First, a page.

Doctor of Philosophy (PhD) Degree in the field of Psychology

Program Learning Outcomes for the MA and PhD Degrees in the field of Psychology

Upon completing the MA and PhD degrees in the field of Psychology, students will be able to:

  1. Describe key concepts, principles, and overarching themes in psychology and develop a comprehensive knowledge of scientific theories and empirical findings in a specialty area.
  2. Explain different research methods used by psychologists, and design and conduct studies to address psychological questions using appropriate research methods. They will analyze data from any of a wide variety of research designs using appropriate univariate, multivariate, and/or graphical methods. Students will demonstrate that they follow the APA Ethics Code in the treatment of human and nonhuman participants in the design, data collection, interpretation, and reporting of psychological research.
  3. Apply scientific reasoning to interpret psychological phenomena. They will be able to identify methodological and statistical problems in published research and evaluate the appropriateness of conclusions derived from psychological research.
  4. Write a paper that clearly summarizes previous research, details methods used in the research, presents statistical analyses, and relates the findings to previous research and theory. They will communicate results––through writing, tables, and graphs––that clearly and accurately reflect research findings. Students will present their research and answer questions in a formal setting.

Requirements for the MA and PhD Degrees in the field of Psychology

The MA degree is a thesis master’s degree. For general university requirements, please see Thesis Master’s Degrees. For general university requirements for PhD degrees, please see Doctoral Degrees. For additional requirements, regulations, and procedures for all graduate programs, please see All Graduate Students. For both MA and PhD degrees, students must complete a research thesis, including a public oral defense. Required coursework is determined by the student’s Research Interest Group (cognitive and affective neuroscience, human factors/human-computer interaction, industrial/organizational, or psychometrics and quantitative psychology). Students must complete an admission-to-candidacy procedure to establish their expertise in their chosen specialty. Competence in a foreign language is not required. For additional information on each Research Interest Group (RIG), please see the Department of Psychological Sciences Graduate Program.  

Research Interest Groups (RIGs)

  • Cognitive and Affective Neuroscience: The Cognitive RIG seeks an understanding of such basic mental activities as perceiving, attending, remembering, learning, judging, verbalizing, and imagining. The Affective Neuroscience RIG investigates the relationship between the human brain and higher forms of behavior, including sensation, perception, attention, memory, language, social cognition, emotion, emotion regulation, and health.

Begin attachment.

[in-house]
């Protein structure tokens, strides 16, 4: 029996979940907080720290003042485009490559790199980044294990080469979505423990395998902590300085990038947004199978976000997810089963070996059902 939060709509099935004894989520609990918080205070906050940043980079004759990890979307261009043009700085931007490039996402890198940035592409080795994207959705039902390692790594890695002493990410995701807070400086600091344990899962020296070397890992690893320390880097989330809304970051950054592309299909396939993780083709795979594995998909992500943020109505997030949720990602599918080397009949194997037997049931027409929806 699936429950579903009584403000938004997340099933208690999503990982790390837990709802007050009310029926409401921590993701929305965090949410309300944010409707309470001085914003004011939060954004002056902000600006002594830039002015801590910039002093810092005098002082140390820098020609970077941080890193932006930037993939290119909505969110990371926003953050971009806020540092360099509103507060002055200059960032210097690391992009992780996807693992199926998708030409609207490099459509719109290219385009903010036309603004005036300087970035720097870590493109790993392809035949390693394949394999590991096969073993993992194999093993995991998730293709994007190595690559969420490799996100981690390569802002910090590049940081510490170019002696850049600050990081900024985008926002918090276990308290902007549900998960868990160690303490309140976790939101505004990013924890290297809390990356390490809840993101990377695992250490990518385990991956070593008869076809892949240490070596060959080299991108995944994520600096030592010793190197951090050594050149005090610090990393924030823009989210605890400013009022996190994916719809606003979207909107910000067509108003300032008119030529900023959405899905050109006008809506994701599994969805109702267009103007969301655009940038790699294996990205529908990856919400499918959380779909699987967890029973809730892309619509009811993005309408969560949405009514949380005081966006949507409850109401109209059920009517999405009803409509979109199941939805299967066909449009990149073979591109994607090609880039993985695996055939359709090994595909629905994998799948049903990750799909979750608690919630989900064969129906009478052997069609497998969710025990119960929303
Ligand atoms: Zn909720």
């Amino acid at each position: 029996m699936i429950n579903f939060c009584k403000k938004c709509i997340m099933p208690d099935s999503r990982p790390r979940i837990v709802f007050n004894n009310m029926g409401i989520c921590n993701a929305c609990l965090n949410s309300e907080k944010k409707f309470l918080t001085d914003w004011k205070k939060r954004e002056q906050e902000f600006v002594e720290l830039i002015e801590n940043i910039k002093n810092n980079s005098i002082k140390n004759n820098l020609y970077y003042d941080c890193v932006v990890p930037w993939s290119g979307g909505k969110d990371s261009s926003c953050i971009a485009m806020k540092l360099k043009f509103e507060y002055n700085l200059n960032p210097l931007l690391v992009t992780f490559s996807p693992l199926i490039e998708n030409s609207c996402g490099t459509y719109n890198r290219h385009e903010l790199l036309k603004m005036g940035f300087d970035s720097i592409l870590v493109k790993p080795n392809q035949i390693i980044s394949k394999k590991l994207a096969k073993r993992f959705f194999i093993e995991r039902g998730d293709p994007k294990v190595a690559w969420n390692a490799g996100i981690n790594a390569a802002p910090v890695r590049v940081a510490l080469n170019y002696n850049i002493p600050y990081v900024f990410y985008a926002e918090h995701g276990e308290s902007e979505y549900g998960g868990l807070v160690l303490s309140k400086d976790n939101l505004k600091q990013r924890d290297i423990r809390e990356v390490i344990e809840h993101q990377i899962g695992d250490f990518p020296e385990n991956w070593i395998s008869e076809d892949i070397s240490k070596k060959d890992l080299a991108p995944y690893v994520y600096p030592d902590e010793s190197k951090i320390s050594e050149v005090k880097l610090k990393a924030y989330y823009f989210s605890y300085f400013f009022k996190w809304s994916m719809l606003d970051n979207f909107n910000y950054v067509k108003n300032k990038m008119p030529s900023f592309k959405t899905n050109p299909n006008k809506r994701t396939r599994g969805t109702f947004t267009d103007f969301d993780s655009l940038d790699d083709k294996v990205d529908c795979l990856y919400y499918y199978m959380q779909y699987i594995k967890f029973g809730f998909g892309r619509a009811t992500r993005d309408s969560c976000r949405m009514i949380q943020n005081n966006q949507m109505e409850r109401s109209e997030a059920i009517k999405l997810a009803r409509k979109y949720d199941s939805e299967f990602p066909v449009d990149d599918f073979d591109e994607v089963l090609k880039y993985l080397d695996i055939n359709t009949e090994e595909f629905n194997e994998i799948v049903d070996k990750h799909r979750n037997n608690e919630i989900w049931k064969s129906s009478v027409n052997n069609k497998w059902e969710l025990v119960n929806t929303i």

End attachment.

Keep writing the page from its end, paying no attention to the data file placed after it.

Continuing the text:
• Human Factors/Human-Computer Interaction: The Human Factors/Human-Computer Interaction RIG investigates interactions among humans and other elements of a system. We are especially concerned with the interaction of humans with computer systems. 
  • Industrial/Organizational Psychology: The Industrial and Organizational (I/O) RIG studies human behavior in organizational and work situations. Topics include motivation at work, the aging workforce, discrimination in the workplace, job performance, and team training. 
  • Psychometrics and Quantitative Psychology: Psychological science critically depends on data that are reliable, accurate, valid, and fair. Serving this purpose, PhD students in the Psychometrics and Quantitative Psychology RIG obtain specialized skills related to the substantive development; statistical modeling and analysis; and resulting interpretation of psychological measures, experiments, and interventions. 

The program has a strong research orientation, and whether or not students plan to pursue a research career, they are expected to spend a large portion of their graduate years actively engaged in research. 


Total Credit Hours Required for the PhD Degree in the field of Psychology 90

Policies for the PhD Degree in the field of Psychology

Department of Psychological Sciences Graduate Program Handbook

The General Announcements (GA) is the official Rice curriculum.  As an additional resource for students, the department of Pyschological Sciences publishes a graduate program handbook, which can be found here: 

Additional Information

For additional information, please see the Psychological Sciences website:

Opportunities for the PhD Degree in the field of Psychology

Additional Information

For additional information, please see the Psychological Sciences website: